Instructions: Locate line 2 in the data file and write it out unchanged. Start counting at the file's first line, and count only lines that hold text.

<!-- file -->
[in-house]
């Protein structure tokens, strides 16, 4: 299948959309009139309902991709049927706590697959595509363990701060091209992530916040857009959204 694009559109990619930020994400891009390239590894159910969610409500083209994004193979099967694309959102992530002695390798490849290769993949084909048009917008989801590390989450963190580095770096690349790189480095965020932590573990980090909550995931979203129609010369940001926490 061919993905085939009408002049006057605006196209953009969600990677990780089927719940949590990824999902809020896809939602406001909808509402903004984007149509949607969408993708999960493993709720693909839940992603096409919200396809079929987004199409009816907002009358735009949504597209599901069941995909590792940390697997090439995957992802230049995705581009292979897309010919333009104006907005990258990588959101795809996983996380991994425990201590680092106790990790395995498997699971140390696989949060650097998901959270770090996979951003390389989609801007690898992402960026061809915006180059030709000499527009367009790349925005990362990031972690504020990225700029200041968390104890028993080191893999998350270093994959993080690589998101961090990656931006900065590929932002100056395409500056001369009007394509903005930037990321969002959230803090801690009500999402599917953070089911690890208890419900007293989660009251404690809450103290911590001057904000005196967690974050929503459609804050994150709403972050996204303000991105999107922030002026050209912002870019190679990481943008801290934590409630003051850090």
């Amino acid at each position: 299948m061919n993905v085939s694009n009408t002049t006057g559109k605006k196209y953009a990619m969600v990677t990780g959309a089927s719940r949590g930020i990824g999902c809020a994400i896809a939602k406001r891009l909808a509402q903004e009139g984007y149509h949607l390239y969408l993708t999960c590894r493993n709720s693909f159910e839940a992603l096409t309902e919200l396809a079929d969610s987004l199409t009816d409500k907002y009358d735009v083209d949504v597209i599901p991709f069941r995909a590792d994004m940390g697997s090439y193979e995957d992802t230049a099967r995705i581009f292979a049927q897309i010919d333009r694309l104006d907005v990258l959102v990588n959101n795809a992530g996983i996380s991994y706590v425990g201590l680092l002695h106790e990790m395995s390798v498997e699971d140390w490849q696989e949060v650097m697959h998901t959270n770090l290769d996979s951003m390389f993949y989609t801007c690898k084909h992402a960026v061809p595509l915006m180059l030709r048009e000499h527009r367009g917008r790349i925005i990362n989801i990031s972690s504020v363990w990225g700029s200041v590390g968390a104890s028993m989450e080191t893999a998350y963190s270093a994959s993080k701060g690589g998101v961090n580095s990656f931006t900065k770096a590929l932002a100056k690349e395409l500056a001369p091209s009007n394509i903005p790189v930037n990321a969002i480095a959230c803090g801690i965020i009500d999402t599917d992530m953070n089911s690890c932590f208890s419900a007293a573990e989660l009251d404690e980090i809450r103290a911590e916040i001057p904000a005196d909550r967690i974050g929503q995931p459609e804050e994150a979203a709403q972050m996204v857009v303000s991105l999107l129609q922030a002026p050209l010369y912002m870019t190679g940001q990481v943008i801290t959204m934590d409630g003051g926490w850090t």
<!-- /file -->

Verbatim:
């Protein structure tokens, strides 16, 4: 299948959309009139309902991709049927706590697959595509363990701060091209992530916040857009959204 694009559109990619930020994400891009390239590894159910969610409500083209994004193979099967694309959102992530002695390798490849290769993949084909048009917008989801590390989450963190580095770096690349790189480095965020932590573990980090909550995931979203129609010369940001926490 061919993905085939009408002049006057605006196209953009969600990677990780089927719940949590990824999902809020896809939602406001909808509402903004984007149509949607969408993708999960493993709720693909839940992603096409919200396809079929987004199409009816907002009358735009949504597209599901069941995909590792940390697997090439995957992802230049995705581009292979897309010919333009104006907005990258990588959101795809996983996380991994425990201590680092106790990790395995498997699971140390696989949060650097998901959270770090996979951003390389989609801007690898992402960026061809915006180059030709000499527009367009790349925005990362990031972690504020990225700029200041968390104890028993080191893999998350270093994959993080690589998101961090990656931006900065590929932002100056395409500056001369009007394509903005930037990321969002959230803090801690009500999402599917953070089911690890208890419900007293989660009251404690809450103290911590001057904000005196967690974050929503459609804050994150709403972050996204303000991105999107922030002026050209912002870019190679990481943008801290934590409630003051850090």